BRIQ (Belt & Road Initiative Quarterly) is currently seeking submissions for a special issue on “Policies for Scientific and Technological Development in the Global South”.
The pivotal role of science, technology and innovation in driving development at every level and domain is indisputable. In Volume 2 Issue 2 of BRIQ, we addressed the theme of “Scientific and Technological Cooperation in the Framework of the Belt and Road Initiative”, where possible mechanisms of cooperation were discussed. In order to foster meaningful international cooperation, it is imperative to establish robust national-level science, technology, and innovation systems.
However, numerous challenges persist for many countries in the Global South, which hinder their ability even to sustain existing scientific and technological activities. These challenges include:
- Lack of industry that needs contract-based research from local institutions
- Inadequate science and technology policies tailored to the country's needs, as well as inadequate implementation of these policies
- The dominance of high-technology products by Big-Tech companies, limiting penetration of smaller players to the market
- Limited research culture and the absence of robust scientific institutions
- The brain drain phenomenon, fueled by the aforementioned factors and economic fluctuations, leading to talent migration from the periphery to the center
- Corruption and nepotism undermining scientific institutions and the lack of a supporting ecosystem
- The proliferation of journals imposing article processing charges, posing additional barriers to high-quality publishing
- The absence of comprehensive national science and technology indicators that are necessary to design and implement policies
- The dominance of Western-centrism and the neoliberal mindset in academia
- In this context, BRIQ invites academic articles, essays and book reviews that address issues related (but not limited) to the following areas:
- Discussions and proposals of science and technology policies aimed at addressing the aforementioned challenges, which may also include analyzing successful examples and drawing lessons from implemented policies/programs, with potential applicability across multiple countries.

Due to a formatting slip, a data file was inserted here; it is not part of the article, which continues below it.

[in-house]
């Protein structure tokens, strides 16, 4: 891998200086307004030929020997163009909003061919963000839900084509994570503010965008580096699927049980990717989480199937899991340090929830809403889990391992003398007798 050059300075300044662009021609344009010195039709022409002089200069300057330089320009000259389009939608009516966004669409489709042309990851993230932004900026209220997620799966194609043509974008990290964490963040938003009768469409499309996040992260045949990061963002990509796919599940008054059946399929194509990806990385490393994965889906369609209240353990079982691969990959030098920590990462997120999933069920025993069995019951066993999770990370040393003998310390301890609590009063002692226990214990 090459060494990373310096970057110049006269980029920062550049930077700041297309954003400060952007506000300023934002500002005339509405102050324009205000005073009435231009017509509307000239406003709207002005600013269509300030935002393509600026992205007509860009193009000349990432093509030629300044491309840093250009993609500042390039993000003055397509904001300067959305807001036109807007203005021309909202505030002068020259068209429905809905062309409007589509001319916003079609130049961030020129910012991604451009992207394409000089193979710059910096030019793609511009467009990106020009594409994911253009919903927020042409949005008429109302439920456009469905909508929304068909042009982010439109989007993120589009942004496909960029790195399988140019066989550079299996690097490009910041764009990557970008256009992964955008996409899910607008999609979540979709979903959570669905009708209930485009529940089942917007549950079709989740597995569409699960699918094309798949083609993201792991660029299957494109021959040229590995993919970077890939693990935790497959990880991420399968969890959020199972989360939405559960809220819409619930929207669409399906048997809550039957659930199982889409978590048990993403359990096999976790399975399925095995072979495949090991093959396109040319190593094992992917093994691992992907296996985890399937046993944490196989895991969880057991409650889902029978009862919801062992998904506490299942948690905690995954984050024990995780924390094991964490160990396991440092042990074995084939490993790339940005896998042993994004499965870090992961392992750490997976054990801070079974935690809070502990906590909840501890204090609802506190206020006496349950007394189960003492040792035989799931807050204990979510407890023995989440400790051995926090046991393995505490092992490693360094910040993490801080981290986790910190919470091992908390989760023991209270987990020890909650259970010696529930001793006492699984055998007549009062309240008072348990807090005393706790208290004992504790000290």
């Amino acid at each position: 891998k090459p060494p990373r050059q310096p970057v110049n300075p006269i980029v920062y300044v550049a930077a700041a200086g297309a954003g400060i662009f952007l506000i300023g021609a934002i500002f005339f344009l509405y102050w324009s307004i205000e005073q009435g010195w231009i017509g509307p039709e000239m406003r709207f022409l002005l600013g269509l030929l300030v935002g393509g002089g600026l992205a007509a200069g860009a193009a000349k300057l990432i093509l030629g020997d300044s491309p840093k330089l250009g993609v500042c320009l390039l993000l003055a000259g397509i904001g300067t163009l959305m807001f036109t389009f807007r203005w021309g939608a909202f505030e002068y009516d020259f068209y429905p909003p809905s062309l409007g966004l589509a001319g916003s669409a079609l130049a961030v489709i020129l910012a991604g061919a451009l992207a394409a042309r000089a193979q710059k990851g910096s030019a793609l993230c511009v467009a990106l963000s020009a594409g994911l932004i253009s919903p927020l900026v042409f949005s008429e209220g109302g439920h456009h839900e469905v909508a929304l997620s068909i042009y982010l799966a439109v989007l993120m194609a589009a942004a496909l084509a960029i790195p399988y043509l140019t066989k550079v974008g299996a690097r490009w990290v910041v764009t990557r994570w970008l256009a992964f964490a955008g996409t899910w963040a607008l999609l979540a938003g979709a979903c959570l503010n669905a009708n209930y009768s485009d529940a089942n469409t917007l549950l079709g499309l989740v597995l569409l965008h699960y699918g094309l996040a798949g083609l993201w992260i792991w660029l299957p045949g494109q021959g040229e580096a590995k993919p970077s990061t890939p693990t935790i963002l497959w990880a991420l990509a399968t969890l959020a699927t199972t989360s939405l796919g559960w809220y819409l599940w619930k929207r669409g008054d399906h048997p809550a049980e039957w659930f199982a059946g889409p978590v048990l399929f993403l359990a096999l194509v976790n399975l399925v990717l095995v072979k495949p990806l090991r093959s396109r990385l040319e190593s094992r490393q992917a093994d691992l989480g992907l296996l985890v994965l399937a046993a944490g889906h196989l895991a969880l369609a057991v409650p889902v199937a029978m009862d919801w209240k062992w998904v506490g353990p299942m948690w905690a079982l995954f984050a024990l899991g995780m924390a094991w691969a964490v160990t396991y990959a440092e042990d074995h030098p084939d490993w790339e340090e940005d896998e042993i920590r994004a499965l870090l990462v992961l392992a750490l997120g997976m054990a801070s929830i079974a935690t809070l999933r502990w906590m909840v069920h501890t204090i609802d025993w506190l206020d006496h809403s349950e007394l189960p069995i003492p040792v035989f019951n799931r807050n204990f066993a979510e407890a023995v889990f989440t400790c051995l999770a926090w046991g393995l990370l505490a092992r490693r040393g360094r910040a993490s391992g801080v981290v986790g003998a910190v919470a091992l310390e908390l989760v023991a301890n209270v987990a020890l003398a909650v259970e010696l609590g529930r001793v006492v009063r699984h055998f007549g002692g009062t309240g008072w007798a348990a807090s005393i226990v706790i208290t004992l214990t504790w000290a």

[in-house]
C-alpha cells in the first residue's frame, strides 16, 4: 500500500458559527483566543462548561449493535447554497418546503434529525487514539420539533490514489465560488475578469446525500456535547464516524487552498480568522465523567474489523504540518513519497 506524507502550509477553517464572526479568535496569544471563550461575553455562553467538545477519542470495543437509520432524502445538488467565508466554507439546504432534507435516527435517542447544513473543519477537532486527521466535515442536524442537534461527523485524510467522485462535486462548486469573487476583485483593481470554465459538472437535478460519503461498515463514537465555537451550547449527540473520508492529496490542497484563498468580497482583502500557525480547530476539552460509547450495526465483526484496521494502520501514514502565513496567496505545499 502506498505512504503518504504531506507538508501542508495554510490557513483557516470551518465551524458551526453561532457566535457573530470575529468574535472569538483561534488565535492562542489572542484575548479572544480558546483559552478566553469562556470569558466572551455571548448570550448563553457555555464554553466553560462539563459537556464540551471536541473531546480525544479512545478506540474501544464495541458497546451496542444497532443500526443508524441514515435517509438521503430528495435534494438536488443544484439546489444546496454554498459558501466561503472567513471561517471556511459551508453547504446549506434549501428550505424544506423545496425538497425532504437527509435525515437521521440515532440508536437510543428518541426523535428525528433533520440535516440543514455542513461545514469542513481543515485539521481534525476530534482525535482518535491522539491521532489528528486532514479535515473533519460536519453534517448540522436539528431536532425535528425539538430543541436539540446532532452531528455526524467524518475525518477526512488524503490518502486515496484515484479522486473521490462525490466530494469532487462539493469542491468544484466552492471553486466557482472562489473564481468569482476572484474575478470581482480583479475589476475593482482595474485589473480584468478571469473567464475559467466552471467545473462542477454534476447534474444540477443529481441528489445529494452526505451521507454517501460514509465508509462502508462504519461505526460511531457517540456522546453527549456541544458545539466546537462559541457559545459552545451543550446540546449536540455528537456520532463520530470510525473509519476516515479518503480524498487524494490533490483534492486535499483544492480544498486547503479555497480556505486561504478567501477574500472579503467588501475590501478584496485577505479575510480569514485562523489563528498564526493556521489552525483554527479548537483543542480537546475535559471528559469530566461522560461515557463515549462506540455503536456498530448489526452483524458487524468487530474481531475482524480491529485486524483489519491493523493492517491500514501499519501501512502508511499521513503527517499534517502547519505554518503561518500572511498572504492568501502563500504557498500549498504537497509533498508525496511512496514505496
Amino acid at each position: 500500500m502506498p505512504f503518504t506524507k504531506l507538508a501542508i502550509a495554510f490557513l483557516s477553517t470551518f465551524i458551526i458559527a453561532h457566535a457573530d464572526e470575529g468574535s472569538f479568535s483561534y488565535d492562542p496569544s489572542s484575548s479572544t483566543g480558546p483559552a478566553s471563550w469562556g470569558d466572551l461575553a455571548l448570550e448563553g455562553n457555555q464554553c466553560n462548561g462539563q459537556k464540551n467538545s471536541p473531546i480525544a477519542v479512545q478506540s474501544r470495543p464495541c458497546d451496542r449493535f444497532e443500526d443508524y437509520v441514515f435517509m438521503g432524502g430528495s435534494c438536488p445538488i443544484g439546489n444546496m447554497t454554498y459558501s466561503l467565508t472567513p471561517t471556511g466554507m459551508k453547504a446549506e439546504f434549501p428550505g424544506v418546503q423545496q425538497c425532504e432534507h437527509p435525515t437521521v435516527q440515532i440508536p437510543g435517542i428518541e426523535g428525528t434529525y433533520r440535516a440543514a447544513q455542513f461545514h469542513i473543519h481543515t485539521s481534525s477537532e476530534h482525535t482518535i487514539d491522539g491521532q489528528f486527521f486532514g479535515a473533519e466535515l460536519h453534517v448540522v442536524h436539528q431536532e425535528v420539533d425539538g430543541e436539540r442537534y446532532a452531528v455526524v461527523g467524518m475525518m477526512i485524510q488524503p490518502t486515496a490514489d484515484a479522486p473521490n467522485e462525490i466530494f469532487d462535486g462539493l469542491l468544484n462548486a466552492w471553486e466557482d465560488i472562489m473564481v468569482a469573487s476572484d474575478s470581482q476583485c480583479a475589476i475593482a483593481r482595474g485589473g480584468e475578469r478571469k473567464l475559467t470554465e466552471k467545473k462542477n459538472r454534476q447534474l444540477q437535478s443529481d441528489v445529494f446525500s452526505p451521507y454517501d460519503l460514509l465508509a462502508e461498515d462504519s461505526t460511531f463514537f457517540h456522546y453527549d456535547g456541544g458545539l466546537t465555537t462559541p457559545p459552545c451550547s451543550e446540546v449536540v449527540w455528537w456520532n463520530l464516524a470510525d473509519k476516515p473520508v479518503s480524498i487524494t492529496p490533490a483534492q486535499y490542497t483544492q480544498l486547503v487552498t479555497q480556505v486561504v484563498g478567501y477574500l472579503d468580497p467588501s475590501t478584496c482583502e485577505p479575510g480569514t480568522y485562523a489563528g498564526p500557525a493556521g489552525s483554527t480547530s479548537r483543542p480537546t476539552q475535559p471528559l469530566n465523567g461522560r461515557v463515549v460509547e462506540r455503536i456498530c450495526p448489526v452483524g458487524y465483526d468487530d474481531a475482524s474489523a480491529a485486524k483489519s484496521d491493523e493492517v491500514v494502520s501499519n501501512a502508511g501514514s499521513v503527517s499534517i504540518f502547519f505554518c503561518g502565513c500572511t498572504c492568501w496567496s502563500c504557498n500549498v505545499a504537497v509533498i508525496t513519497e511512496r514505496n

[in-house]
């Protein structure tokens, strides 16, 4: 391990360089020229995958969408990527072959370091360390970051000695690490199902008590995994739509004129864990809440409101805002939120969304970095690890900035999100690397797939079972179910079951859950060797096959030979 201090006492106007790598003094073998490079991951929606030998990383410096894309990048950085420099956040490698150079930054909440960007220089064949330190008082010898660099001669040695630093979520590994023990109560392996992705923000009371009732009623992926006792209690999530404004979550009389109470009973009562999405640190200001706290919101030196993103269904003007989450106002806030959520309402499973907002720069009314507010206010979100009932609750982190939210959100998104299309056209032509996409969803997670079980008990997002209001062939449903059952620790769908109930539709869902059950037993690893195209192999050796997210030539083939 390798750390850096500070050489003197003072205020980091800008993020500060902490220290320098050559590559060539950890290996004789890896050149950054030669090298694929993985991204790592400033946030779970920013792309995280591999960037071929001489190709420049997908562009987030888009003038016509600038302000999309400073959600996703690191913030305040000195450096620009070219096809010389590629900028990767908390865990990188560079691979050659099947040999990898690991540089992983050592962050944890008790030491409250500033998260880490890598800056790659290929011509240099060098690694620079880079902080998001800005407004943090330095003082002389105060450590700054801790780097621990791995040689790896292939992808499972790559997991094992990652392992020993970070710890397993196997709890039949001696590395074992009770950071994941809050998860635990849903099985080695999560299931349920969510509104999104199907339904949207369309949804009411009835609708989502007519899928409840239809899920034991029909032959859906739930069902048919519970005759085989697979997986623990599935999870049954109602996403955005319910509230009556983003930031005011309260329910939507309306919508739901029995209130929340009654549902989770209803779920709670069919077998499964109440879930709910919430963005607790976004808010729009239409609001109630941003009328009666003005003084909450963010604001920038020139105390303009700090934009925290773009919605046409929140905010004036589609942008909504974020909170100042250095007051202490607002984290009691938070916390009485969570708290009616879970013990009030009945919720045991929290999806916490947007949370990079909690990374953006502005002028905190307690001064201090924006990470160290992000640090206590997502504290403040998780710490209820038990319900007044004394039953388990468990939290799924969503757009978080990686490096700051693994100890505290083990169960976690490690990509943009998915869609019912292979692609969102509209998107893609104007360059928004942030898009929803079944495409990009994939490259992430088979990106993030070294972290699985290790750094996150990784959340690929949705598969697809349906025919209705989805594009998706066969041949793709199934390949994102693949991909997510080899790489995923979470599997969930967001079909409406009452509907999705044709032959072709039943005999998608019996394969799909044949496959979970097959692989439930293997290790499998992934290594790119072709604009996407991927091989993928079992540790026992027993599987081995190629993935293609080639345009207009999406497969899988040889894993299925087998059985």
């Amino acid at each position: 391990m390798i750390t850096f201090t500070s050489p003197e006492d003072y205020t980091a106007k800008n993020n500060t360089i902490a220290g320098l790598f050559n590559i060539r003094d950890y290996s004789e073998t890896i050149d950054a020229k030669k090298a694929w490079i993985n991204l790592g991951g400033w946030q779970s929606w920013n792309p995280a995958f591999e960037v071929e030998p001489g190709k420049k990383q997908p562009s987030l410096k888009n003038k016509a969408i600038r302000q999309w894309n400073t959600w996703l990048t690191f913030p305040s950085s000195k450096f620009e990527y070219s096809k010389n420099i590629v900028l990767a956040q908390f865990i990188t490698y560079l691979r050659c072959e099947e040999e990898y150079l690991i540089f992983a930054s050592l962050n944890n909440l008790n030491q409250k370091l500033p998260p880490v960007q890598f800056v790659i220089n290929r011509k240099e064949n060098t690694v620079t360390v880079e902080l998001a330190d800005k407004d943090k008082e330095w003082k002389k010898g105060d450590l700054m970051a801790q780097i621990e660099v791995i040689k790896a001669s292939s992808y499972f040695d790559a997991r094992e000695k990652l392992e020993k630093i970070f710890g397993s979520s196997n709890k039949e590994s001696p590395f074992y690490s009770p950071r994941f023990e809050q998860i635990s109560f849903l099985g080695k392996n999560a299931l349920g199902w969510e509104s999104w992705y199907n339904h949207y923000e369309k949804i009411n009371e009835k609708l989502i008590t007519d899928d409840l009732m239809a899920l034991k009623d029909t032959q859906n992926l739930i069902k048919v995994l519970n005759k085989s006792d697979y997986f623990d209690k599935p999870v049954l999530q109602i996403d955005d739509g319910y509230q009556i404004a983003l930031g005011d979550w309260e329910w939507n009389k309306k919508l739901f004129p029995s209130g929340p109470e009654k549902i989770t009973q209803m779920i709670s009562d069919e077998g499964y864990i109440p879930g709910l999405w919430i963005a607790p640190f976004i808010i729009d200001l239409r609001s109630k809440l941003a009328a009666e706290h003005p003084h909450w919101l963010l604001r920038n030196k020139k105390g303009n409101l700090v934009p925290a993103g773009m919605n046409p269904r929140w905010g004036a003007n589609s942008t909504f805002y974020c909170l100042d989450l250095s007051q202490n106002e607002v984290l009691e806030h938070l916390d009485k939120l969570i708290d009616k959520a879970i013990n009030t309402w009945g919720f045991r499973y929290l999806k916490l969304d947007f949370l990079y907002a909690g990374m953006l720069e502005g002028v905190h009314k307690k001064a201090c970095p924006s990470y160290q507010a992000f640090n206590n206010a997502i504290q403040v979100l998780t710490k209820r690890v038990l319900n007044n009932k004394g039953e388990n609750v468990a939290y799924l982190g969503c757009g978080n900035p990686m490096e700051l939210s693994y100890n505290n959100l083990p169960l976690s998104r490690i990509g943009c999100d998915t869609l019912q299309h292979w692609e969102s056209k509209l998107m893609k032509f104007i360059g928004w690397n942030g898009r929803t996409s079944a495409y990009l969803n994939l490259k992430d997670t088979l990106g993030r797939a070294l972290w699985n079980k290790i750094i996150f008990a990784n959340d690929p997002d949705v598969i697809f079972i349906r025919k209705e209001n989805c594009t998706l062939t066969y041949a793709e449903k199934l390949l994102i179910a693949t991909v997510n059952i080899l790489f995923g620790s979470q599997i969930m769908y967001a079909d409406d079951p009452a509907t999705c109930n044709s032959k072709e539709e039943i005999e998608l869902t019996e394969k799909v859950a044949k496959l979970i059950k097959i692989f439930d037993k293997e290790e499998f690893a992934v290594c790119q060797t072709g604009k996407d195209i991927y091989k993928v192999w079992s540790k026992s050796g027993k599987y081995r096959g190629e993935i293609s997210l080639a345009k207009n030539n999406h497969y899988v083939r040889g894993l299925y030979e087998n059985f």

- Economic, legislative, and other measures that can facilitate the establishment of a robust innovation ecosystem and exploration of relevant strategies such as technoparks, free-trade areas, specialized institutions, and agencies, particularly focusing on state-driven approaches to ecosystem development.
- Identification of potential avenues to reduce, and possibly reverse, brain drain, ensuring the retention of talented individuals within their home countries.
- Exploration of effective utilization of existing innovation systems to foster development.
- Examination of the challenges related to education in national languages, assessment of the advantages and disadvantages, and the development of scientific nomenclature in these languages.
- Consideration of approaches to nurture science and technology culture through primary, secondary, and high school curricula, fostering interest and competence among students
- Exploration of strategies for optimal allocation and utilization of limited state investments in science and technology, ensuring maximum impact and value
- Analysis of how the Belt and Road Initiative (BRI) can offer opportunities at the national level, including potential synergies and collaborative frameworks for science, technology, and innovation
- Investigation of methodologies for determining research priorities at the national level, including participatory approaches and alignment with national development agendas
- Interpretation and contextualization of paradigms such as "Industry 4.0" within the specific socio-economic conditions of the Global South
- Critical examination of the neoliberal university model and exploration of alternative models that can better serve the needs of science, technology, and innovation in the Global South alternatives.
BRIQ (Belt & Road Initiative Quarterly) is a scholarly journal of international politics, economy, and culture. Belt and Road Initiative Quarterly (BRIQ) features a broad range of content, from academic articles to book reviews, review essays, interviews, news reports, and feature articles.
The Editorial Board can issue calls for papers for special issues and invite authors to contribute manuscripts; however, it also welcomes unsolicited submissions.
Submissions are invited in English or Turkish. All submissions are to include a short biography (150-word limit) and should be sent as Microsoft Word attachments to firstname.lastname@example.org . Articles or other content that have been previously published or are under review by other journals will not be considered for publication. BRIQ follows American Psychology Association style (6th edition, https://www.apastyle.org) and uses American English spelling.
BRIQ uses a double-blind review process for all academic articles. Academic articles should be between 5,000 and 9,000 words in length, including abstracts, notes, references, and all other content. Please supply a cover page that includes complete author information, and a fully anonymized manuscript that also contains an abstract (200- word limit) and 5 keywords. Book reviews should not exceed 1,000 words; review essays covering two or more works can be up to 3,000 words. News reports consisting of brief analyses of news developments should not exceed 1,500 words; feature articles combining reporting and analysis can be up to 3,500 words. Please contact the Editorial Board for interview proposals.